The Diamond Lens by Fitz James O’Brien

October 27, 2011 by · Leave a Comment
Filed under: Audio Drama, Online Audio 

SFFaudio Online Audio

The Diamond Lens by Fitz James O'Brien - illustration uncredited - December 1926 issue of Amazing Stories

I’ve created a |PDF| from the printing in the December 1926 issue of Amazing Stories.

Introduction to the October 1933 issue of Amazing in which The Diamond Lens was published

The Diamond Lens - Illustration by Morrey

I’ve created a |PDF| from the printing in the October 1933 issue of Amazing Stories.

In his introductory essay “Expanding The Lens“, found in to the story in The Road To Science Fiction: From Gilgamesh To Wells, editor James Gunn writes:

“[The Diamond Lens] is the first known story in which another world is perceived through a microscope… [this story] opened up another world, not just for readers, but for writers as well.” Gunn goes on to praise O’Brien’s “realistic treatment of the fantastic” and says that “‘The Diamond Lens‘” may be the first modern science-fiction story.”

LibriVox narrator Corrina Schultz describes The Diamond Lens this way:

“This story has a bit of everything – obsessive scientist, psychic medium contacting the dead, clever murder cover-up, racism, creepy stalker, college student shirking his studies, the painful results of pursuing forbidden knowledge, the noble savage…”

Atop those words I myself can heap a few other attractors:

1. The Diamond Lens is bizarre in both plot and focus, with episodic like writing <-Weird for a short story. 2. It has the sensibility of a foreign culture <-The 19th century attitude toward seances is pretty fucking foreign! 3. The protagonist is a mad microscopist. <-Perhaps he was demented by the illicit lure of science? 4. The story features a brutal killing. <-With a whackjob of added racism to complicate matters! 5. It has a noir ending. <-My favourite kind. As you may have guessed I quite enjoyed The Diamond Lens.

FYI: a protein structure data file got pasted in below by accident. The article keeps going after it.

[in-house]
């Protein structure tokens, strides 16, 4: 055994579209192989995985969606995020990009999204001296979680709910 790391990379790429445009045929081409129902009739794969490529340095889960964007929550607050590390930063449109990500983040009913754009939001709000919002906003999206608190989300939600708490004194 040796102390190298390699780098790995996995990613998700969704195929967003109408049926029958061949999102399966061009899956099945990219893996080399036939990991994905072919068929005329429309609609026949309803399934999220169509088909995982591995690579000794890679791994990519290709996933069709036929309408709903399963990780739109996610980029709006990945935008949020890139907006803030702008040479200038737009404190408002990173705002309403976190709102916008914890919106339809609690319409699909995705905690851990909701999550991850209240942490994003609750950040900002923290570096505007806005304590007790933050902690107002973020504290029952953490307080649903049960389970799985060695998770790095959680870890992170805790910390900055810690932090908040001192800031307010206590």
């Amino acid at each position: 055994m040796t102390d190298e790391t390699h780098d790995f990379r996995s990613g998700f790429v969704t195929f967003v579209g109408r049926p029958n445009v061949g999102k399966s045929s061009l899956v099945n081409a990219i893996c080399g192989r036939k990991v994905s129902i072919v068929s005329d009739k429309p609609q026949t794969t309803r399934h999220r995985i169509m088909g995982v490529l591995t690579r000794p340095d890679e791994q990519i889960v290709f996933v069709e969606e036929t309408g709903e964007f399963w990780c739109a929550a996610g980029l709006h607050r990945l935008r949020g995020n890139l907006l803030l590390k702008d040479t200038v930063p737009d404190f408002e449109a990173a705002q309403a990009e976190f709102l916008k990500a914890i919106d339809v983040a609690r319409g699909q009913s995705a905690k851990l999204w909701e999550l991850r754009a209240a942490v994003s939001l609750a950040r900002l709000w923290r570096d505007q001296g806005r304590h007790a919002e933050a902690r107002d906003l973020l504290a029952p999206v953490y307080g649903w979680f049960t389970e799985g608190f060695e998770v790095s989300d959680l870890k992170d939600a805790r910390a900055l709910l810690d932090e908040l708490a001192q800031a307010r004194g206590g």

Stories like Harl Vincent’s Microcosmic Buccaneers (1929), Theodore Sturgeon’s Microcosmic God (1941) and both Sunken Universe (1942) and Surface Tension (1952) by James Blish all stem from the microscopic pioneering of The Diamond Lens. Whereas the theme, of an alien female object of adoration in an unreachable land, also brings to mind a mighty parallel with Jack Williamson’s The Green Girl (1930). And one final note, a quick read of the Wikipedia entry for Fitz James O’Brien makes me think some of the tale is autobiographical!

LibriVoxThe Diamond Lens
By Fitz James O’Brien; Read by Corinna Schultz
1 |MP3| – Approx. 57 Minutes [UNABRIDGED]
Publisher: LibriVox
Published: FORTHCOMING
A scientist, having invented a powerful microscope, discovers a beautiful female living in a microscopic world inside a drop of water. First published in the January 1858 issue of The Atlantic Monthly.

The Weird CircleThe Diamond Lens
Based on the story by Fitz-James O’Brien; Performed by a full cast
1 |MP3| – Approx. 25 Minutes [RADIO DRAMA]
Broadcaster: MBS, NBC, ABC
Broadcast: December 31, 1944
Provider: Archive.org

Arthur C. Clarke describes The Diamond Lens (from an article in Playboy)

Posted by Jesse Willis

Maria Lectrix: Old Crompton’s Secret by Harl Vincent

May 19, 2009 by · Leave a Comment
Filed under: Online Audio 

SFFaudio Online Audio

Maureen O’Brien, of the prolific Maria Lectrix podcast, has started a new project. She’s going to be recording an entire pulp magazine. She’s already recorded the “Table Of Contents” |MP3| and the first story too! Here’s that tale, From the February 1930 issue of Astounding (then called Astounding Stories of Super-Science) comes…

Astounding Stories Of Super-Science February 1930Old Crompton’s Secret
By Harl Vincent; Read by Maureen O’Brien
1 |MP3| – Approx. 1 Hour [UNABRIDGED]
Podcaster: Maria Lectrix
Podcast: May 2009
Provider: Archive.org
“a little story of the dark side of science and men’s dreams.”

Sez Maureen of this reading:

I was a bit intimidated at first, because pre-Campbell Astounding gets dismissive remarks from many historians of sf. But these stories are solid pulp tales by solid pulp writers. Don’t expect them to be more than they are, and you’ll have a great time.

Posted by Jesse Willis